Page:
as a result of constant exposure to high levels of cosmic radiation (from solar flares or super nova star outbursts).

Acute radiation death is

caused by catastrophes at nuclear facilities ( Chernobyl 1986 ) or by an atomic bomb explosion ( Nagasaki 1945) .

Depending on the location and sensitivity to radiation, the following symptoms of acute radiation syndrome occur in addition to burns and injuries

- Dizziness

- Vomiting

- Fever

- Diarrhea

- Apathetic

- Death after a few days.

But even seemingly uninjured people suddenly fall ill after one to two weeks:

- vomiting blood,

- spots all over the body,

- later hair loss and bloody stools;

- febrile infections occur due to a lack of white blood cells.

- Survivors usually face a lifelong ordeal.

3.5 Genetic damage,

are caused by changes in the chromosomes contained in the cell nucleus if they are part of a germ cell . Structural changes in germ cells lead to altered genetic information in the offspring. A genetic mutation occurs . If, on the other hand, a normal body cell is changed, the descendants are not damaged, only the person affected. Radiation damage can also be repaired in a germ cell. This protects the genetic information of living beings from natural radiation.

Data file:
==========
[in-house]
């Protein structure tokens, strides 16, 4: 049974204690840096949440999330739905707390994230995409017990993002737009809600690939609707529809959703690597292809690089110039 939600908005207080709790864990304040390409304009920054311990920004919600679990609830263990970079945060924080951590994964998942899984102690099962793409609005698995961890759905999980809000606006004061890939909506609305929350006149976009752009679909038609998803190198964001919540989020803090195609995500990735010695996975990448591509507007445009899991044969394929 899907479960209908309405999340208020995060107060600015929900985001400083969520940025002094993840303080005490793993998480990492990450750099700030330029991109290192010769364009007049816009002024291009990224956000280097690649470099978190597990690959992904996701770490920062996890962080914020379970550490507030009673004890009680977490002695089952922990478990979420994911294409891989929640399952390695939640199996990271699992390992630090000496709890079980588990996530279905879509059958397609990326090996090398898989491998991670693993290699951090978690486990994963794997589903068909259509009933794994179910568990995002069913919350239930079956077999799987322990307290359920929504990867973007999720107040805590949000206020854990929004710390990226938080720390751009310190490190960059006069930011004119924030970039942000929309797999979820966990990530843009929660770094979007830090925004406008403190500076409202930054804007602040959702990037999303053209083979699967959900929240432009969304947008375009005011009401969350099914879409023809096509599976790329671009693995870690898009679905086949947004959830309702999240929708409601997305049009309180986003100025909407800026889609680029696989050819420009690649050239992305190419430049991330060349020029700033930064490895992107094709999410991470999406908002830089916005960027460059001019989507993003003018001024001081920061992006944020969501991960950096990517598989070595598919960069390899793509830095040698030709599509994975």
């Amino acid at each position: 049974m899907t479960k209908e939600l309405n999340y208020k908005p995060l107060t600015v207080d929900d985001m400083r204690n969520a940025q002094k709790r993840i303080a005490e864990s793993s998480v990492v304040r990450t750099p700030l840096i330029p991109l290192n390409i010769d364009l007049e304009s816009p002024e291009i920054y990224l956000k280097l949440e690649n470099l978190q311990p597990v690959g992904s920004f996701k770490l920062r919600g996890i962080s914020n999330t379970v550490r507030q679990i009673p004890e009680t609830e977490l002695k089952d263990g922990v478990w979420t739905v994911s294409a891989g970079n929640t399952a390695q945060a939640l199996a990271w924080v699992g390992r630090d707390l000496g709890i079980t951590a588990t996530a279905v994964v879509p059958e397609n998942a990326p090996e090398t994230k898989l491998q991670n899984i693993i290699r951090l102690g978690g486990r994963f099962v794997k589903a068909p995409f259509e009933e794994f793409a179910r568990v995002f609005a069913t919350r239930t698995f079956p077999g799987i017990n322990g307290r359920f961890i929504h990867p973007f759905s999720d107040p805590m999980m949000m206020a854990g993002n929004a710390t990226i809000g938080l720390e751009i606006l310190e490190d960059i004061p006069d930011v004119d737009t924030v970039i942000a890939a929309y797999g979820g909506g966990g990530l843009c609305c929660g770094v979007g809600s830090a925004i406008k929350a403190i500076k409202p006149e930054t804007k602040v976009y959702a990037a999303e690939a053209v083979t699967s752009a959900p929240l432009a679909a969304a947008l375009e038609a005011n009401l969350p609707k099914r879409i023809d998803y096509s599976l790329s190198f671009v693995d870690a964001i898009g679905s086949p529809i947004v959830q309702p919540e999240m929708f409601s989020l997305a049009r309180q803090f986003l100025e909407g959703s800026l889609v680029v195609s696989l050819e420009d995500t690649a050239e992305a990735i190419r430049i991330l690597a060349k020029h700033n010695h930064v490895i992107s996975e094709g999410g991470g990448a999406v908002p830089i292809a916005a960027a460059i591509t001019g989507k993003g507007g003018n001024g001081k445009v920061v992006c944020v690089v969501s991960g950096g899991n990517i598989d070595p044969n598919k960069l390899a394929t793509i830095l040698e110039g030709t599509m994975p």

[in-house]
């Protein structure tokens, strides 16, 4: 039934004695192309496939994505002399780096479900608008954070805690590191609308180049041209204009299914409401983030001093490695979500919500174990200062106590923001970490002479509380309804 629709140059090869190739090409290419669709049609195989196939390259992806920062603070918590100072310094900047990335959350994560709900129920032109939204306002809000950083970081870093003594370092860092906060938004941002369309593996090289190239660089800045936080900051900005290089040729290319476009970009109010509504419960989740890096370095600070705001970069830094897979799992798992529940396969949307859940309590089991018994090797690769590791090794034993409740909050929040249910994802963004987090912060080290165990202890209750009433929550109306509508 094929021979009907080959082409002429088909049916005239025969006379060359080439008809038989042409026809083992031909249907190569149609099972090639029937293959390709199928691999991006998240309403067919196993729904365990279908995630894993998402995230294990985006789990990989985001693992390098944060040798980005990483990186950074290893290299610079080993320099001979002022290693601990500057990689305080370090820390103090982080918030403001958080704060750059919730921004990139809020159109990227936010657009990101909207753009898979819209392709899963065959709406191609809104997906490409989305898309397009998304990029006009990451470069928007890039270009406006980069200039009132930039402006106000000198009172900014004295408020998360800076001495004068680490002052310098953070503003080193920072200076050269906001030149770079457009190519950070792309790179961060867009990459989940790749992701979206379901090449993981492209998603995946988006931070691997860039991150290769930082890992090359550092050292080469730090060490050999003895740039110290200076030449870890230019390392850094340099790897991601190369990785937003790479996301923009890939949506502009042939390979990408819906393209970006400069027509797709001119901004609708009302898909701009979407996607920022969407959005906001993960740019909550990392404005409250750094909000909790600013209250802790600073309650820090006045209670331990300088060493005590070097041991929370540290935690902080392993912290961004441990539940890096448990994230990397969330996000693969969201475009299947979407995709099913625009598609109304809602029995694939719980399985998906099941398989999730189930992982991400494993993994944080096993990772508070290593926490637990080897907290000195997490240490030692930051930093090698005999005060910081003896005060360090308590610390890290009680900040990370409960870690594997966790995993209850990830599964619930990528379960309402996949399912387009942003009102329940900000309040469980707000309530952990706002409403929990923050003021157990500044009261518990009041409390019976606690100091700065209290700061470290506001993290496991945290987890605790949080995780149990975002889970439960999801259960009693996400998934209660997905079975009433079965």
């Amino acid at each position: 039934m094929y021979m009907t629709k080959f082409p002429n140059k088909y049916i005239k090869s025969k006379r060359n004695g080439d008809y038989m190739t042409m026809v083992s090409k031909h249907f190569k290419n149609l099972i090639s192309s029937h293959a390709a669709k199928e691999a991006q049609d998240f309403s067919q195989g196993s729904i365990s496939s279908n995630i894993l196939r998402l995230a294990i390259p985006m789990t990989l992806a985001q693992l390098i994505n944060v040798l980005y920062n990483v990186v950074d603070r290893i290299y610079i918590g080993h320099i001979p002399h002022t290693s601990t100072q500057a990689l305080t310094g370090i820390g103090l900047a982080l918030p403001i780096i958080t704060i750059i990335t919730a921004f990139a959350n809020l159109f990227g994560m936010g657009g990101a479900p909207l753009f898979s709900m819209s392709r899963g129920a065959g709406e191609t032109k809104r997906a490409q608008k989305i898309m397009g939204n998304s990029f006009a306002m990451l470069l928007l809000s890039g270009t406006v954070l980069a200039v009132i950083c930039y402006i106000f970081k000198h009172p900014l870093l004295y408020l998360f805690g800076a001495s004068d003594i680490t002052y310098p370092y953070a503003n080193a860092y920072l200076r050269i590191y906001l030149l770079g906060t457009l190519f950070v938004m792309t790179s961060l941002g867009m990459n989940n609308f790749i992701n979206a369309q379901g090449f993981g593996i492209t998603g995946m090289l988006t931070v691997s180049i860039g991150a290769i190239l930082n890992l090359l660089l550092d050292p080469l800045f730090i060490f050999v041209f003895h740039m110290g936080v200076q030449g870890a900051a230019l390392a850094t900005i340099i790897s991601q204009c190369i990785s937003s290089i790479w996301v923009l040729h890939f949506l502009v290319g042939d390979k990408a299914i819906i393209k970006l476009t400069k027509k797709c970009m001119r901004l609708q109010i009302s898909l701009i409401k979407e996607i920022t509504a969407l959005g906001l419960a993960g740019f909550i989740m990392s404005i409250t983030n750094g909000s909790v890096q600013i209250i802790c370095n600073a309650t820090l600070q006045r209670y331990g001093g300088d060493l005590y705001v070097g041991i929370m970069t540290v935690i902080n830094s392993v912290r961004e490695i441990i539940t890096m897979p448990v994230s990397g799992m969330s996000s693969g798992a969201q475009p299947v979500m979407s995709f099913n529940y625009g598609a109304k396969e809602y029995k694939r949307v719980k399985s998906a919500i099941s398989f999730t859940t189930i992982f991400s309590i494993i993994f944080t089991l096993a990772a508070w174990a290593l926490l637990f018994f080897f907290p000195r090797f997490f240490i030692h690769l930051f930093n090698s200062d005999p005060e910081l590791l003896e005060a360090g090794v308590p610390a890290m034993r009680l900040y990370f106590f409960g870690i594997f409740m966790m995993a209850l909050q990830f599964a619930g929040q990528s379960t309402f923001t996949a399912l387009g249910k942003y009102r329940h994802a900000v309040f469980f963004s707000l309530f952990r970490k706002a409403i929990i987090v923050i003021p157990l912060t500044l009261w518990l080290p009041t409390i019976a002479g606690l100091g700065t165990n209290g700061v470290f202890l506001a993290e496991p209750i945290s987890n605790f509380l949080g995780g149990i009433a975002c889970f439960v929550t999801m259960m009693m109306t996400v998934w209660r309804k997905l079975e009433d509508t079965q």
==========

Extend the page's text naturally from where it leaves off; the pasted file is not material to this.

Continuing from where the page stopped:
There are now two fundamentally different modes of inheritance: ( Mendel, 1865)  In the case of a dominant mutation , the offspring of the irradiated person are directly affected. A recessive mutation is more insidious. It can be passed on unnoticed, which can take many generations.

The prerequisite is that an   egg cell and a sperm with the same recessive mutation meet. A population can be heavily riddled with hereditary defects without this being detected. When a critical spread is reached, the damage can then become visible (so-called hereditary catastrophe)

Here is a selection of diseases that can arise from genetic mutations :



arthritis, (inflammation of the arteries)

kidney stones,

liver damage , dementia,

eye diseases,

muscle weakness,

brain degeneration, (regression)

arteriosclerosis, (hardening of the arteries)

heart diseases, etc.